Editorial Staff

Canada's Office of the Superintendent of Financial Institutions has issued a regulatory notice containing a reminder that there are a number of reserved words, particularly those relating to banking, which may not be used without authority, in relation to financial services. It goes far beyond the use of the words in the name of businesses and will tighten up sloppy language in marketing and so-called social media. It might, also, inadvertently, make the point that "fintech" companies are not banks and do not afford consumers the protection that governments provide to bank depositors.

Editorial Staff
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Unlike reporting suspected tax fraud to the IRS, reporting suspicions of customs duty or tariff fraud can be a simple matter. But if you want to claim a reward, it's far more complex.

FREE CONTENT

When you come across an American person or company, anywhere in the world, who is or appears to be failing to pay federal taxes properly due, under US law, you can make a report to the Inland Revenue Service and, in some cases, receive a very substantial reward - as much of 30% of the tax recovered. And it's independent of FATCA.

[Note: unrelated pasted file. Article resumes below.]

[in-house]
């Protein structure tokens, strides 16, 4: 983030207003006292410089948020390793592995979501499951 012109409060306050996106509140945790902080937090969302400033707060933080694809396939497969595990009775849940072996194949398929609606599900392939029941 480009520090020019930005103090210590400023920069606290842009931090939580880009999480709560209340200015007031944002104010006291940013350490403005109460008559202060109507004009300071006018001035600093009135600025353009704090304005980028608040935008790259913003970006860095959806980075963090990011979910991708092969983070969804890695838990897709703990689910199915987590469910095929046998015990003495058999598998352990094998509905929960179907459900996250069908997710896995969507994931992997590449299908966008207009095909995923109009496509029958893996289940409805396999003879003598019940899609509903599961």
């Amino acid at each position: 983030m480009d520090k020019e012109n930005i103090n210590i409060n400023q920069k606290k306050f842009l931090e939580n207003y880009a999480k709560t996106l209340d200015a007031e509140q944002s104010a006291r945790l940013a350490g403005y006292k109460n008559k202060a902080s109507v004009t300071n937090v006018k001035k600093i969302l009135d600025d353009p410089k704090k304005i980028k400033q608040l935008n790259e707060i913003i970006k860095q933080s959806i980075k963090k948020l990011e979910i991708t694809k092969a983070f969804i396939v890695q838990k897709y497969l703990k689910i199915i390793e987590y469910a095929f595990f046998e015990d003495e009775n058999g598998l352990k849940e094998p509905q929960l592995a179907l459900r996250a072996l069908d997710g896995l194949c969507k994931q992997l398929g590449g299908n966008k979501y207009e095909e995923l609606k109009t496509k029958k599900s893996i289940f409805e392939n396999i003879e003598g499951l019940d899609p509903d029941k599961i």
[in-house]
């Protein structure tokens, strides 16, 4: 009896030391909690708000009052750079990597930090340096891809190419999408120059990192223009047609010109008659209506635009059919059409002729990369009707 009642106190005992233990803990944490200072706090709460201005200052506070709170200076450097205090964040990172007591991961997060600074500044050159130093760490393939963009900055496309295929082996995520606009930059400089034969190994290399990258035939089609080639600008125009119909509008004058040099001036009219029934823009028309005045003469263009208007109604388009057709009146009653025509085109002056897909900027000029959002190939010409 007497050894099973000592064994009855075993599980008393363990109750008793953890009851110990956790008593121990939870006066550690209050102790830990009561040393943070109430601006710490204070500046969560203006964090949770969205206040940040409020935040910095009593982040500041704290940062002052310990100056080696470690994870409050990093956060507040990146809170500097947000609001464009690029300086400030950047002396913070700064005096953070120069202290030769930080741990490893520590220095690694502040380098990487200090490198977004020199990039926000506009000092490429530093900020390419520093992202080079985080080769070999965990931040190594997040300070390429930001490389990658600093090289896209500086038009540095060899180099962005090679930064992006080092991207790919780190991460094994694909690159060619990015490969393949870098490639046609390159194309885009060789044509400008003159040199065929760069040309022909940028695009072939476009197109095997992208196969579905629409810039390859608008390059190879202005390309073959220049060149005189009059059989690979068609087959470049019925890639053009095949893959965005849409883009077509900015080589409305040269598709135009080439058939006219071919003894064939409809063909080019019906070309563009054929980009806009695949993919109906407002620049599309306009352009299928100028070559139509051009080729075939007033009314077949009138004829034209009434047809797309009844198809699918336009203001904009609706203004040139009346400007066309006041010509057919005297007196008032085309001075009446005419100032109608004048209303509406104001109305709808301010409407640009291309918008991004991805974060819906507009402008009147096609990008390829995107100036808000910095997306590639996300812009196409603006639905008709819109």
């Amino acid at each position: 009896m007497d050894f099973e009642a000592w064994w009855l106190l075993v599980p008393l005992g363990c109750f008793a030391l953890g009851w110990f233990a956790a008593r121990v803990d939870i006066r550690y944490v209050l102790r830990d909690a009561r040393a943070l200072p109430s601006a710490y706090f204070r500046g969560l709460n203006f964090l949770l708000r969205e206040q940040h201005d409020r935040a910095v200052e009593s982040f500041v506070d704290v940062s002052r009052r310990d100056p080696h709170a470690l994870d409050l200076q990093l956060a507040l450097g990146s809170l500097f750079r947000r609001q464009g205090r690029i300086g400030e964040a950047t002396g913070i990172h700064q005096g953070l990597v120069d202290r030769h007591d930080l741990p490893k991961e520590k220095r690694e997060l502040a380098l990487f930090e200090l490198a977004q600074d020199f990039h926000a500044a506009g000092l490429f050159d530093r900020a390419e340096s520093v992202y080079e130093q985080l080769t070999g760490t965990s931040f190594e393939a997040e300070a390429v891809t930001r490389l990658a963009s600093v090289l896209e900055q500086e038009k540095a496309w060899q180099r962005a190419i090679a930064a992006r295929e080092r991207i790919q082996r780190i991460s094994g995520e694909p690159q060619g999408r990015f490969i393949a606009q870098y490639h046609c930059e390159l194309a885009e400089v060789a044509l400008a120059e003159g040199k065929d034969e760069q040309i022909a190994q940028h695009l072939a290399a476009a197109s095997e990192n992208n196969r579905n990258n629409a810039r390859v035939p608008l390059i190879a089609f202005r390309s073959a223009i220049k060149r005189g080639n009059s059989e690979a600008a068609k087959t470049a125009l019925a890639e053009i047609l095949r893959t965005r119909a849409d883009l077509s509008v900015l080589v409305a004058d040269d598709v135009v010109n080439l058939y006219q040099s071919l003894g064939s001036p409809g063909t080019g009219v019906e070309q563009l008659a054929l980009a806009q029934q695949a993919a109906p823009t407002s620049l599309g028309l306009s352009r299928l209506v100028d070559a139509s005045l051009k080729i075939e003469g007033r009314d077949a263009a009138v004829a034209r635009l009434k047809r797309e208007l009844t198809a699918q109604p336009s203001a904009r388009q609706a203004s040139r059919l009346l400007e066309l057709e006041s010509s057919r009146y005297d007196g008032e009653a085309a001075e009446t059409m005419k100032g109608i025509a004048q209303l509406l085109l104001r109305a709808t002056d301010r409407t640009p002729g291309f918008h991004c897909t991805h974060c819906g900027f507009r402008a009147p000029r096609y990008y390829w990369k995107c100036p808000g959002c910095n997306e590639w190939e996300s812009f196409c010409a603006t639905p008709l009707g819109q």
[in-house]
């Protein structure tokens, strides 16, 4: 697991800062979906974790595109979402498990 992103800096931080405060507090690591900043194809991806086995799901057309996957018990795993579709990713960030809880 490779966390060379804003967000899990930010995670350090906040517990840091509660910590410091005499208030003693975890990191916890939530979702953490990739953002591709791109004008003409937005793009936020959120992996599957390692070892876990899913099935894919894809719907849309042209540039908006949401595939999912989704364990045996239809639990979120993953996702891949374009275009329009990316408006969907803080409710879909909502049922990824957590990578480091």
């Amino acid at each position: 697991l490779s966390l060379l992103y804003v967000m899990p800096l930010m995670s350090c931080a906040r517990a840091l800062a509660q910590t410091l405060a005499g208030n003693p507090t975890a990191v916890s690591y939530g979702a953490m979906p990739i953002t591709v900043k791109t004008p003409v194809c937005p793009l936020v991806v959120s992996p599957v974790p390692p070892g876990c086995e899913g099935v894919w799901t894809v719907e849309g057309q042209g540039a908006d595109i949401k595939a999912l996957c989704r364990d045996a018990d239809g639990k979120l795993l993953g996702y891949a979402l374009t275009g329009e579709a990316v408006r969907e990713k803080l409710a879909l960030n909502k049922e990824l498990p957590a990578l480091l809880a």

FREE CONTENT

Yes, yes, we know. Commonwealth Bank's got its problems over a failure to properly design and implement an automatic system and for not acting on the reports it did produce. But that's not the only thing bad that's happening down at the bank that has more short-forms of its name than we can keep up with. CBA, Commonwealth, CB, CommBank... so much for the usual rule of construction that if it's called something different, it is something different.

Editorial Staff
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Case Summary: 

Two men in the USA claimed to run a fund trading in gold option in Japan. The scammed friends for almost three million dollars, which, on conviction, one of them has been ordered to repay in full.

Securities fraud
World Money Laundering Report